“The question wasn’t, do you or do you not have COVID?” he continued. “For us, the question was, given that you have COVID, do you need to be in the hospital?”
It proved extremely successful. The majority of patients who enrolled — 85 percent — were able to stay safely in their homes without requiring human contact, Asch said. Those who did were referred to the next steps of care. “This freed up clinicians to care for patients who did need it.”
Not only did most patients prefer this approach — not having to drive in for a visit — it proved efficient, said Anna Morgan, MD, of General Internal Medicine. “We can monitor 1,000 patients with a few nurses.”
Asch firmly believes that this type of high-contact, low-touch technology “is an idea that should live on beyond the pandemic,” he said, especially for managing common issues such as high blood pressure, high cholesterol and arthritis.
Think of how it’s used in other industries, such as booking a flight online. “You make a reservation but if you have points to use or you need a wheelchair, you need to call,” he said. “It’s the equivalent in health care. The first level is facilitated self-service, via a text messaging tool. “If that doesn’t work, care automatically progresses to the next level,” for example, a call from a nurse.
Under this model, “primary care is the new tertiary care, not the first stop,” he continued. “We’ll take you from primary care to CAR T cell therapy or transplant if you need it, but Penn Medicine can be there even before you need a primary care doctor,” he said.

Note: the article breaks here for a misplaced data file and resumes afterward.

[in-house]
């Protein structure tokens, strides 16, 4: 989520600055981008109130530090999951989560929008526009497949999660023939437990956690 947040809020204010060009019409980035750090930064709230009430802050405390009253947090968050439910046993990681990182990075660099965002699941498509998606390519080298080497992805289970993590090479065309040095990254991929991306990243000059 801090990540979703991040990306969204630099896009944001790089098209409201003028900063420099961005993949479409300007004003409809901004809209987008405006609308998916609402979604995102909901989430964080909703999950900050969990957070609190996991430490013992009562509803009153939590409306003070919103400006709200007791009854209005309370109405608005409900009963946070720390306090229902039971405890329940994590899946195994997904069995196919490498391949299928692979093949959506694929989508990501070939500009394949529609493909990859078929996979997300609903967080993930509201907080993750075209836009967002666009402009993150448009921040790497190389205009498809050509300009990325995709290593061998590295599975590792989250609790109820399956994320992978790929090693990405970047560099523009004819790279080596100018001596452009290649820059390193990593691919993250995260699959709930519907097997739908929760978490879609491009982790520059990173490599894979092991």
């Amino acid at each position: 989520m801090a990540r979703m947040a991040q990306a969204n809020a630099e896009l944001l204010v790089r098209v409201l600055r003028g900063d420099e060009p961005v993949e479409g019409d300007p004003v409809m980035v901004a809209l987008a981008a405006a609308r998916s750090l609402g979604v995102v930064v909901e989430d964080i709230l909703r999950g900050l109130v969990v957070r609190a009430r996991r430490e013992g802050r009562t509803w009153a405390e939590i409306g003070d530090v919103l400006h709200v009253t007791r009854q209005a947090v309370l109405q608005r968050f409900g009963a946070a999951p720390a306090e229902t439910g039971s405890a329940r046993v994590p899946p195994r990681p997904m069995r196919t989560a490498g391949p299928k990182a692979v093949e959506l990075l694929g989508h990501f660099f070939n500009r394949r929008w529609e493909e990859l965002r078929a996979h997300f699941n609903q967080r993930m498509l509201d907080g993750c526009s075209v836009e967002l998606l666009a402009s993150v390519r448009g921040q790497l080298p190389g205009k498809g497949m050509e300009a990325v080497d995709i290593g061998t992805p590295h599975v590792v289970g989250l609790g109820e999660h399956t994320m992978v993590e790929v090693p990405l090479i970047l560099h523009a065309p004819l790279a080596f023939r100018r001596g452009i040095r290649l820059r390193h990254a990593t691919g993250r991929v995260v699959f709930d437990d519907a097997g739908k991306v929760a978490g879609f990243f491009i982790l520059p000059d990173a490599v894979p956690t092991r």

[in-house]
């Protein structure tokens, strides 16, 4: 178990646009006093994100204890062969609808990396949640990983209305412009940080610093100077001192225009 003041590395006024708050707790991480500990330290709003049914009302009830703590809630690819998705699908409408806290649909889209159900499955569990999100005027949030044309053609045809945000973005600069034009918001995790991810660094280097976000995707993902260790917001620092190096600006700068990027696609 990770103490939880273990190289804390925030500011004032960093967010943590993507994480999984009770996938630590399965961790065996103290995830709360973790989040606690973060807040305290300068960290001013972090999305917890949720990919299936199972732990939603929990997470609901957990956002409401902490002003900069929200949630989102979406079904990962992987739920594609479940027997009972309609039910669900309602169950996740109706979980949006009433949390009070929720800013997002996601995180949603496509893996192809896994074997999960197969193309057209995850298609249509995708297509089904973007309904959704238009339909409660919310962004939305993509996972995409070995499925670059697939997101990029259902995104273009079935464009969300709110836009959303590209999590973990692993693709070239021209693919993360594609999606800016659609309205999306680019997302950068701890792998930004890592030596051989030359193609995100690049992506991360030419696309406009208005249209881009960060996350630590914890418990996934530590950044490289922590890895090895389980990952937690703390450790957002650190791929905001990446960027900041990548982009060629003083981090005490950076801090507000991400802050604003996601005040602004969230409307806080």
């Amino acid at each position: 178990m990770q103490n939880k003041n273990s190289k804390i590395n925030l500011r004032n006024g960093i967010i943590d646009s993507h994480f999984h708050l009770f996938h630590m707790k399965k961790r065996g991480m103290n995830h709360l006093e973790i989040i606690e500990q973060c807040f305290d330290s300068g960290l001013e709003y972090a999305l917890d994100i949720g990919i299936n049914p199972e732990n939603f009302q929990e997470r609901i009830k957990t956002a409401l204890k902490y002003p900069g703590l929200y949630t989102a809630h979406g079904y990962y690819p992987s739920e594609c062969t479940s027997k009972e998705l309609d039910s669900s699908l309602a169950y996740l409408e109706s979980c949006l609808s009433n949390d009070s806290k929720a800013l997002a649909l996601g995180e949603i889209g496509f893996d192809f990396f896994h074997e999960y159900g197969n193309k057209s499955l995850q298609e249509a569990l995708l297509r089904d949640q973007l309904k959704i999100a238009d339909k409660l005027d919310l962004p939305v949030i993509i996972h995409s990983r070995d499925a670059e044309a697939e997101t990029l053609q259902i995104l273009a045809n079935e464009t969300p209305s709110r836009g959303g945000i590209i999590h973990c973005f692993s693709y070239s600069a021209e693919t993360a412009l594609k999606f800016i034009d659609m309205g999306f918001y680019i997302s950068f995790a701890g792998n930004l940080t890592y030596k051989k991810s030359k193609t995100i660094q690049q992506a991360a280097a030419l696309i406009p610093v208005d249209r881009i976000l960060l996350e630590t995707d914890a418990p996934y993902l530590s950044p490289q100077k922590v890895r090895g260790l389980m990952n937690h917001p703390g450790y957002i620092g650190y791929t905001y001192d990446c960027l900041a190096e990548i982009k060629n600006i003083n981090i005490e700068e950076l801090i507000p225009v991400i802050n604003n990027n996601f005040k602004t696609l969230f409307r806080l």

“We moved the front door of Penn Medicine right into your home, to where you are. If you need to see a primary care doctor, that’s fine. But it’s behind door number three.”
Switchboard Transforms Virtual Visits
In several industries, digital transformation — the integration of digital technology into an organization, fundamentally changing the way it operates — has grown significantly over the past several years, said Srinath Adusumalli, MD, MSHP, assistant chief medical information officer for Connected Health, and clinical innovation manager with the Center for Health Care Innovation. But until COVID hit, the advances had not fully hit health care.